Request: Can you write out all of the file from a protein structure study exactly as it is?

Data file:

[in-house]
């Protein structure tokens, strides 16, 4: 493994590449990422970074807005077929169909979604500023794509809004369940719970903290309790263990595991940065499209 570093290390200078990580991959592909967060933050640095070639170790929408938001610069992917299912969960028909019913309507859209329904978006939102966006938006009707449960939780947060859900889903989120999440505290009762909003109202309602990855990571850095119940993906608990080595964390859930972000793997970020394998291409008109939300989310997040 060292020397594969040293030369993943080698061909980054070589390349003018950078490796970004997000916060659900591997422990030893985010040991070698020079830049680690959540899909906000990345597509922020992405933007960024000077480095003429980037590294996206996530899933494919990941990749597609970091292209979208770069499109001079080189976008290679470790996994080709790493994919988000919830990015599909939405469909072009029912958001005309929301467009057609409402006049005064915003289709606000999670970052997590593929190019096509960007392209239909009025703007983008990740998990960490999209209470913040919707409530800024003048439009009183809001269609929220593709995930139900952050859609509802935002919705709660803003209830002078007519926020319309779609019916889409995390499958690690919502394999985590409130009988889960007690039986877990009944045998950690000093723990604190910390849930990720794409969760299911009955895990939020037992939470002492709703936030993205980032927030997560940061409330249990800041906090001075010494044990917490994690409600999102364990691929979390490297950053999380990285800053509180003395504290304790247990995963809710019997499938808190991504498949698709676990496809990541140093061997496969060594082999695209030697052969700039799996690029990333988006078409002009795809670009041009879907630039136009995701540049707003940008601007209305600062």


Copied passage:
[in-house]
């Protein structure tokens, strides 16, 4: 493994590449990422970074807005077929169909979604500023794509809004369940719970903290309790263990595991940065499209 570093290390200078990580991959592909967060933050640095070639170790929408938001610069992917299912969960028909019913309507859209329904978006939102966006938006009707449960939780947060859900889903989120999440505290009762909003109202309602990855990571850095119940993906608990080595964390859930972000793997970020394998291409008109939300989310997040 060292020397594969040293030369993943080698061909980054070589390349003018950078490796970004997000916060659900591997422990030893985010040991070698020079830049680690959540899909906000990345597509922020992405933007960024000077480095003429980037590294996206996530899933494919990941990749597609970091292209979208770069499109001079080189976008290679470790996994080709790493994919988000919830990015599909939405469909072009029912958001005309929301467009057609409402006049005064915003289709606000999670970052997590593929190019096509960007392209239909009025703007983008990740998990960490999209209470913040919707409530800024003048439009009183809001269609929220593709995930139900952050859609509802935002919705709660803003209830002078007519926020319309779609019916889409995390499958690690919502394999985590409130009988889960007690039986877990009944045998950690000093723990604190910390849930990720794409969760299911009955895990939020037992939470002492709703936030993205980032927030997560940061409330249990800041906090001075010494044990917490994690409600999102364990691929979390490297950053999380990285800053509180003395504290304790247990995963809710019997499938808190991504498949698709676990496809990541140093061997496969060594082999695209030697052969700039799996690029990333988006078409002009795809670009041009879907630039136009995701540049707003940008601007209305600062």